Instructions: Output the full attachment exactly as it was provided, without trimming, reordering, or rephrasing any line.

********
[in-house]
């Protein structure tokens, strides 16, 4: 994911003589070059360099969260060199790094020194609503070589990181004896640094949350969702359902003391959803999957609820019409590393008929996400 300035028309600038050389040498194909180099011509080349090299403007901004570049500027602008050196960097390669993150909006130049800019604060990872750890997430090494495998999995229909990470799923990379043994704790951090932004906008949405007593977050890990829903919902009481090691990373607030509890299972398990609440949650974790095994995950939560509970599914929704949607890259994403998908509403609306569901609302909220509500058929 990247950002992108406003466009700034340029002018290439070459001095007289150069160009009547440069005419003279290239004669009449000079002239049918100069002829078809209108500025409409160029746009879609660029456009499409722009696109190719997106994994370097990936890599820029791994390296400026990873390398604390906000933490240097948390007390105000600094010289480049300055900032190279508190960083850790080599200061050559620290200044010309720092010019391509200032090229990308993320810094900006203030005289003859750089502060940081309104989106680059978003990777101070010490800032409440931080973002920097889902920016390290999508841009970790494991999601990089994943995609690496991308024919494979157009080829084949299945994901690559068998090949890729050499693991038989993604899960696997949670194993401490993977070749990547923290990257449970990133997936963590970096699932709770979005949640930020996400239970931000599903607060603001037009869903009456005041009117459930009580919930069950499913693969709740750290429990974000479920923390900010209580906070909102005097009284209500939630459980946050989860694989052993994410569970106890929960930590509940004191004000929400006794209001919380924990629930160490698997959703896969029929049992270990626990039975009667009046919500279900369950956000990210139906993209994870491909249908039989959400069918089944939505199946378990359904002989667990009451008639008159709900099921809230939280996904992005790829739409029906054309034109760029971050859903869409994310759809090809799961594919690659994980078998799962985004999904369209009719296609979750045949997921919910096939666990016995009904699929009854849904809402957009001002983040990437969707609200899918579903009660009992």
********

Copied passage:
[in-house]
């Protein structure tokens, strides 16, 4: 994911003589070059360099969260060199790094020194609503070589990181004896640094949350969702359902003391959803999957609820019409590393008929996400 300035028309600038050389040498194909180099011509080349090299403007901004570049500027602008050196960097390669993150909006130049800019604060990872750890997430090494495998999995229909990470799923990379043994704790951090932004906008949405007593977050890990829903919902009481090691990373607030509890299972398990609440949650974790095994995950939560509970599914929704949607890259994403998908509403609306569901609302909220509500058929 990247950002992108406003466009700034340029002018290439070459001095007289150069160009009547440069005419003279290239004669009449000079002239049918100069002829078809209108500025409409160029746009879609660029456009499409722009696109190719997106994994370097990936890599820029791994390296400026990873390398604390906000933490240097948390007390105000600094010289480049300055900032190279508190960083850790080599200061050559620290200044010309720092010019391509200032090229990308993320810094900006203030005289003859750089502060940081309104989106680059978003990777101070010490800032409440931080973002920097889902920016390290999508841009970790494991999601990089994943995609690496991308024919494979157009080829084949299945994901690559068998090949890729050499693991038989993604899960696997949670194993401490993977070749990547923290990257449970990133997936963590970096699932709770979005949640930020996400239970931000599903607060603001037009869903009456005041009117459930009580919930069950499913693969709740750290429990974000479920923390900010209580906070909102005097009284209500939630459980946050989860694989052993994410569970106890929960930590509940004191004000929400006794209001919380924990629930160490698997959703896969029929049992270990626990039975009667009046919500279900369950956000990210139906993209994870491909249908039989959400069918089944939505199946378990359904002989667990009451008639008159709900099921809230939280996904992005790829739409029906054309034109760029971050859903869409994310759809090809799961594919690659994980078998799962985004999904369209009719296609979750045949997921919910096939666990016995009904699929009854849904809402957009001002983040990437969707609200899918579903009660009992």